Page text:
For a number of obvious reasons, the unpaved National Road in Illinois was only traveled during the summer and did not bring the predicted prosperity to many of the towns and communities. Once the National Road was paved, which made the road a lot smoother and faster, carriages and stagecoaches were able to travel on it even in the winter, which would take 5 to 7 hours to cover 10-miles.
History Museum in Vandalia, Illinois.
By the 1840s and 1850s, the railroads were the National Road's main competitors. This competition eventually took its toll on the bustling National Road and many business travelers stopped using it because of the road's high cost of shipping goods and long travel times. Instead of using the road, farmers and businessmen used railroads and water passageways for transportation and shipping. In the early twentieth century, the National Road made a comeback because of the growing popularity and affordability of the automobile. The use of the National Road brought business back again to small towns, but this did not last, and the use of the National Road declined once again.

People often used the National Road for vacations and for a brief time families would camp alongside the road just for fun or if they could not afford to lodge. The new road did benefit St. Louis, Missouri, which became known as the Gateway to the West.

Although it was still being used, the National Road was not as prominent as it might have been because around 1960 a wider interstate highway system was being built to provide a more direct route. Activity began to slow down and the individual cities dropped into a small-town lifestyle.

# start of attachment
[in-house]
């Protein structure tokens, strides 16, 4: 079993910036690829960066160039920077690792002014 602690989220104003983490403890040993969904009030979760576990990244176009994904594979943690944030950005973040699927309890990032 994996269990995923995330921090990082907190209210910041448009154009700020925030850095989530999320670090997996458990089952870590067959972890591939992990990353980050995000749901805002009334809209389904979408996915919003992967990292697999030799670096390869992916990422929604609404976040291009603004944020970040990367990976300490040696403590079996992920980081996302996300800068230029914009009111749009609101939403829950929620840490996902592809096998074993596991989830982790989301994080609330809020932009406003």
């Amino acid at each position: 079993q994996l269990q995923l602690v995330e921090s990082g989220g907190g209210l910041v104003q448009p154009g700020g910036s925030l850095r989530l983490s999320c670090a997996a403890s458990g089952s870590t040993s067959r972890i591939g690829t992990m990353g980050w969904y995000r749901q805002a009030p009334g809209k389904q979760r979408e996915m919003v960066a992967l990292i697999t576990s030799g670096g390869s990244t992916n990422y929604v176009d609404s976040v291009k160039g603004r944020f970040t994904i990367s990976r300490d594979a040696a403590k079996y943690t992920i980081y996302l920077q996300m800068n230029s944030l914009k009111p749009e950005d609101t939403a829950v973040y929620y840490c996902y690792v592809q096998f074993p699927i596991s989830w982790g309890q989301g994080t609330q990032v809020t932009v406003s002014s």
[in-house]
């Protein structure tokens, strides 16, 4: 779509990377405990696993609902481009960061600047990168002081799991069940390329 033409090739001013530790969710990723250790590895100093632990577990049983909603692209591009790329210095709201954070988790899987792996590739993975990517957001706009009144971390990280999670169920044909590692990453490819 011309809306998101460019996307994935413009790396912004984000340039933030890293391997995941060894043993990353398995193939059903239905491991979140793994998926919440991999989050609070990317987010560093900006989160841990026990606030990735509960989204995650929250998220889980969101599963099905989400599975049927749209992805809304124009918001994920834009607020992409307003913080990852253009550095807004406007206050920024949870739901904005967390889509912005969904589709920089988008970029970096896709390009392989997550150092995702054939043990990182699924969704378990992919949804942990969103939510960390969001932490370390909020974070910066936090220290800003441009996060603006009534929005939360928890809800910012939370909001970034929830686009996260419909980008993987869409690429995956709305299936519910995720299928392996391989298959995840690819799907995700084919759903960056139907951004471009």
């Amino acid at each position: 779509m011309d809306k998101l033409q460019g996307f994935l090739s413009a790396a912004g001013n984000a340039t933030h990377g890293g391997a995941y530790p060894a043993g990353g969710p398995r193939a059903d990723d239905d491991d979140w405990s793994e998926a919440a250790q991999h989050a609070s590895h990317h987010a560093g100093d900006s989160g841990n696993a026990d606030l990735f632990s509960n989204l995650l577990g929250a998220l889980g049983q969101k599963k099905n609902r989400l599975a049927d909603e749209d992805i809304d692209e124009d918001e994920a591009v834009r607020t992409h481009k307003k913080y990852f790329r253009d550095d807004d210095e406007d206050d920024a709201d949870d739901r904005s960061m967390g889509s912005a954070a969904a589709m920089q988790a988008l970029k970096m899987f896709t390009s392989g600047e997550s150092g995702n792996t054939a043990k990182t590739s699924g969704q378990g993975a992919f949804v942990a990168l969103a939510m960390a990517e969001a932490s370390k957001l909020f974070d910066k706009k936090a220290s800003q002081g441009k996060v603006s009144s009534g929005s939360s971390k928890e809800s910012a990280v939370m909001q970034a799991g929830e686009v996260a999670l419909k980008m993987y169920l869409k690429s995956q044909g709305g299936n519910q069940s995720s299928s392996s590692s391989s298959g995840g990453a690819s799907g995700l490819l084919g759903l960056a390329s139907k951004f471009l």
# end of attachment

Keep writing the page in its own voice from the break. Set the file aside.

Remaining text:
The National Road influenced the culture of many small towns and encouraged the building of towns along with it. It helped revolutionize the interstate highway system and established a more sophisticated way of constructing major roads and highways. Even though small towns along the National Road were not transformed into bustling urban cities, they are home to many people. The National Road will always have an important place and a significant role in the history of Illinois transportation.

The National Road was also known the National Old Trails Road. Today, much of the alignment is followed by U.S. 40 (I-64). The full road, including extensions east to Baltimore and west to St. Louis, was designated "The Historic National Road, an All-American Road" in 2002.

Compiled by Neil Gale, Ph.D.


[1] The Panic of 1837 was a financial crisis or market correction in the United States built on a speculative fever. The end of the Second Bank of the United States had produced a period of runaway inflation, but on May 10, 1837, in New York City, every bank began to accept payment only in specie (gold and silver coinage), forcing a dramatic, deflationary backlash. This was based on the assumption by the former president, Andrew Jackson, that the government was selling land for state banknotes of questionable value. The Panic was followed by a seven-year depression, with the failure of banks and then-record-high unemployment levels.

[2] Macadam (John Loudon McAdam) is a type of road construction pioneered by Scottish engineer John Loudon McAdam in around 1820. The method simplified what had been considered state of the art at that point. Single-sized aggregate layers of small stones, with a coating of the binder as a cementing agent, are mixed in an open-structured roadway. With the advent of motor vehicles, dust became a serious problem on macadam roads. The area of low air pressure created under fast-moving vehicles sucks dust from the road surface, creating dust clouds and a gradual unraveling of the road material. This problem was approached by spraying tar on the surface to create tar-bound macadam. A more durable road surface, modern mixed asphalt pavement, sometimes referred to in the US as blacktop, was introduced in the 1920s.